I'm working in a primarily Windows / .NET system. I've written a test framework in C# that includes a test harness that runs fixtures (anything that implements the ITestFixture interface). These fixtures are the interface between my framework and the SUT (System Under Test), and sometimes they have dependencies on SUT methods or objects. Nothing else in my framework depends on the code of the SUT. I am testing multiple projects, which have relatively little to do with each other, and will be testing more and more over time.
Right now, I have a test solution in .NET that has all of my test framework code . . . and all of the fixtures, and all of their dependencies. The result is a giant test framework solution with a ton of dependencies. This doesn't seem like a very good way to do things in the long-term.
Another alternative that we are discussing is having me create a "Common.Test" project that essentially includes the interface for the fixtures, and maybe a few utility functions. Developers would then include a "SUT.Test" project (where SUT is whatever the system under test is called) that includes their fixtures and depends on the Common.Test project. Fixtures would be compiled as part of their solutions, and the test harness would load their fixtures from their .dll files dynamically.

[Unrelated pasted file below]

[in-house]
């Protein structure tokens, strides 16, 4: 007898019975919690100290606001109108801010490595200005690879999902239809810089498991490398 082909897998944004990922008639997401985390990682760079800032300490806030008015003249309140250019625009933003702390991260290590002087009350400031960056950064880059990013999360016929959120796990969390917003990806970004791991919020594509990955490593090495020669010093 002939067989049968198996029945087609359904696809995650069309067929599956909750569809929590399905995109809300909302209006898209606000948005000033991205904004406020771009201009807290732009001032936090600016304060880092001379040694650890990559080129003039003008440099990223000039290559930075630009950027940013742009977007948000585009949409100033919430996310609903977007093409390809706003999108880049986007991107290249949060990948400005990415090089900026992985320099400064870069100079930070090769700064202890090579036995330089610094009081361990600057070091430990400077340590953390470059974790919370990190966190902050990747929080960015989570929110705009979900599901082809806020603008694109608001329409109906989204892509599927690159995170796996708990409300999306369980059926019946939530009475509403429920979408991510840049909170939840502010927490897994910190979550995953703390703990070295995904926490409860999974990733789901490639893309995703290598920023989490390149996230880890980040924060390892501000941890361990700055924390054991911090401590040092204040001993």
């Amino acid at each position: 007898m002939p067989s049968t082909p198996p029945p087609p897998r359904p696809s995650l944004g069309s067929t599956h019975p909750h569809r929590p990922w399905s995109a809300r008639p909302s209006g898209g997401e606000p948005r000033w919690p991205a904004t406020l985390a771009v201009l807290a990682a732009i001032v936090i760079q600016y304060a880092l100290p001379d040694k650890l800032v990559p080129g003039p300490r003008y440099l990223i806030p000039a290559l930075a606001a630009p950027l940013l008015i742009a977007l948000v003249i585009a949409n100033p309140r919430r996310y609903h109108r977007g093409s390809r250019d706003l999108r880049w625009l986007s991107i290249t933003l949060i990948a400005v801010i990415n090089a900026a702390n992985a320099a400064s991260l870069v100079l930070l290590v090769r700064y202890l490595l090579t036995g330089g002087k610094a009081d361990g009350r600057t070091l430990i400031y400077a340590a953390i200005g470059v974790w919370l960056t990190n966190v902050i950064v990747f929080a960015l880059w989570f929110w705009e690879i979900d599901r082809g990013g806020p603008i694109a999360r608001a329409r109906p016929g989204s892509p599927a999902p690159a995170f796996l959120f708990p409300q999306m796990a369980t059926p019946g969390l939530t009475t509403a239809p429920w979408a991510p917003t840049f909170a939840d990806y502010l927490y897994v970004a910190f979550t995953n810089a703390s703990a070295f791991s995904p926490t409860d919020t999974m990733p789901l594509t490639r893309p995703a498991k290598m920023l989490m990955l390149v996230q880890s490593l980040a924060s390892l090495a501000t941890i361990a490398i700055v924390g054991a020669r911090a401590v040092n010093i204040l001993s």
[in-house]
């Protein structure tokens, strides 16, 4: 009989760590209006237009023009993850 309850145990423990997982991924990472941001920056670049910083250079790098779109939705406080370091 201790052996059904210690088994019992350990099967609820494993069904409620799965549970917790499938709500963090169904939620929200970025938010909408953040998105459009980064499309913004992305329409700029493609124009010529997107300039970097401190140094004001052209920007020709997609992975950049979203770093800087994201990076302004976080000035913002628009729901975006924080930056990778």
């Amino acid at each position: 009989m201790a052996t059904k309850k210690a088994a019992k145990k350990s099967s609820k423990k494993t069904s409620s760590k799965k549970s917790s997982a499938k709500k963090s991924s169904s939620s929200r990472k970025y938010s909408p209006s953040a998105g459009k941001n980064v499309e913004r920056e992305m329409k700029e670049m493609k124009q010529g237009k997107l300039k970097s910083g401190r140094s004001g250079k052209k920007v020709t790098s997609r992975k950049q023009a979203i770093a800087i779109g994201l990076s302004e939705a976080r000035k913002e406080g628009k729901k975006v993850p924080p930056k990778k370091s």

Do either of these options (fixtures in the test solution with tons of dependencies, or fixtures in the SUT code that are dynamically loaded by the harness) sound better than the other to experienced automation testers? Are there other options that I'm missing that should be considered? If you use fixtures, what does your team do?